If you enjoyed the violence, blood and foul language of Quentin Tarantino’s “Django Unchained,” you should feel lucky. Millions of Chinese people are less fortunate and can only watch movie violence on their little laptops.
On April 11, Chinese cinemas canceled all screenings of “Django Unchained” after it premiered because of an unspecified technical problem. C’mon now. Everyone knew it was more of a censorship problem than a technical problem. As Chinese Sohu news wrote, “China doesn’t have a rating system for films or television, and shows with violence are very rare. No matter which viewer thinks the show is violent, authorities will ban it anyway.”
A month later, a new version of “Django,” with three minutes of violence, sex and politically edgy content edited out, was released in the cinema. What’s the point of watching a Quentin Tarantino movie then? We know what his movies are famous for: violence.
So Chinese movie fans watched the film on pirated discs or as illegal downloads instead. That’s how they watched Quentin Tarantino’s previous films, which have never even been released in China.
Though the Chinese government is sensitive to violence, Chinese movie fans thirst for violence just as much as Americans do. Now, as long as they have a computer and access to the Internet, it’s perfectly legal for them to watch all the violence they want. Youku, China’s biggest online TV company, imports licensed shows for Chinese citizens to watch. The violent show “The Walking Dead” has a massive audience in China.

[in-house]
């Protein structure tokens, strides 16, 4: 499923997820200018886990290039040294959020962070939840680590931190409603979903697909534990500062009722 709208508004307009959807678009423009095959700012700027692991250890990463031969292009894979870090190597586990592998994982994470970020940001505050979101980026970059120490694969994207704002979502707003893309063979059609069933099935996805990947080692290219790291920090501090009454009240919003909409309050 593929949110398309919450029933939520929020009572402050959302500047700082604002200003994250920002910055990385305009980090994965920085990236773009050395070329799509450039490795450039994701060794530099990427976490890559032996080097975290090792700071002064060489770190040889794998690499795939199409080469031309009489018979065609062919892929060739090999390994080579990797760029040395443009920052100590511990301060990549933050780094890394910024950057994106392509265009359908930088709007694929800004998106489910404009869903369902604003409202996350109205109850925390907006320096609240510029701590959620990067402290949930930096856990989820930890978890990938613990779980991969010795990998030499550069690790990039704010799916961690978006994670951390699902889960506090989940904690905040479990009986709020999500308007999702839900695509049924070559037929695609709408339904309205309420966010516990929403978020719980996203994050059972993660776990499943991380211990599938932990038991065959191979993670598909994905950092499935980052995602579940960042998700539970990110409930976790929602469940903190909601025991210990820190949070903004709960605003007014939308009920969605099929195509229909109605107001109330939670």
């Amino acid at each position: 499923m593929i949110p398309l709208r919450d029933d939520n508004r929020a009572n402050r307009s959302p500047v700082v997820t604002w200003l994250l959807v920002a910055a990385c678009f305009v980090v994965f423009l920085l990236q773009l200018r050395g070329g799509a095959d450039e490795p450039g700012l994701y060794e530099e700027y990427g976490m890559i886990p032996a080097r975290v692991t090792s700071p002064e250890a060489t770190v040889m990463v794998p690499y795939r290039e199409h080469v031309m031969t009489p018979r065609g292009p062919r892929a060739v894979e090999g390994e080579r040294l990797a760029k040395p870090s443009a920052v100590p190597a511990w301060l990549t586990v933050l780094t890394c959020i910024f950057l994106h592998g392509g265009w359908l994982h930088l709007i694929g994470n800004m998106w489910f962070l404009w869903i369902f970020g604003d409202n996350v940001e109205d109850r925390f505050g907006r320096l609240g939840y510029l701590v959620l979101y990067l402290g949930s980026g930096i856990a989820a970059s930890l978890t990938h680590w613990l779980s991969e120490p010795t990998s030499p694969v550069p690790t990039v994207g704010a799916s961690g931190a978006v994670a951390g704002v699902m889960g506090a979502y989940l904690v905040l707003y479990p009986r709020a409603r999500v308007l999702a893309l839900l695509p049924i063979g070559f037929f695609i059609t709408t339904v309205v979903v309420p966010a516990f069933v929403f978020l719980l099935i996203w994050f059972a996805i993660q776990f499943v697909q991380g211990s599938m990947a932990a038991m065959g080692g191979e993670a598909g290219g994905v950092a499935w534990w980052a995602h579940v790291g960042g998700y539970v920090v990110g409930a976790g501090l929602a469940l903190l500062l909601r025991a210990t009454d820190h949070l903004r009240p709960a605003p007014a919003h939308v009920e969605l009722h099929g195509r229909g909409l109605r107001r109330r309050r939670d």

“The Walking Dead,” a show about how humans survive in a world full of zombies, is extremely bloody and violent. But since launching in December 2012 on Youku, it has become the most popular Western show in the country. According to China’s news agency Xinhua, it has more than 250 million total views. And since its fourth season came out on Oct. 14 in China, one day after the U.S. premiere, it has had more than 54 million views and a user rating of 9.5 out of 10 stars in a month. And it frequently becomes a trending topic on Chinese social media when new episodes are released.
Now that they can legally watch violent movies and television, Chinese people are even becoming professional critics in this genre. Most Chinese viewers think “The Walking Dead” has excellent acting and interesting story lines. Unlike traditional zombie shows, it explores human nature and social problems in extreme situations.
On Weibo, Chinese Twitter, a user said, “At first I felt this show was going so slow, but now I think that’s the best part, because it just reflects the life and the reality. Though there are some episodes that need improvement, it’s still so good and I love Walking Dead!!”
I bet after reading this, you’re curious about all the free shows on Youku, but unfortunately it’s only available in China. Maybe all the free TV helps to make up for the the country’s censorship laws.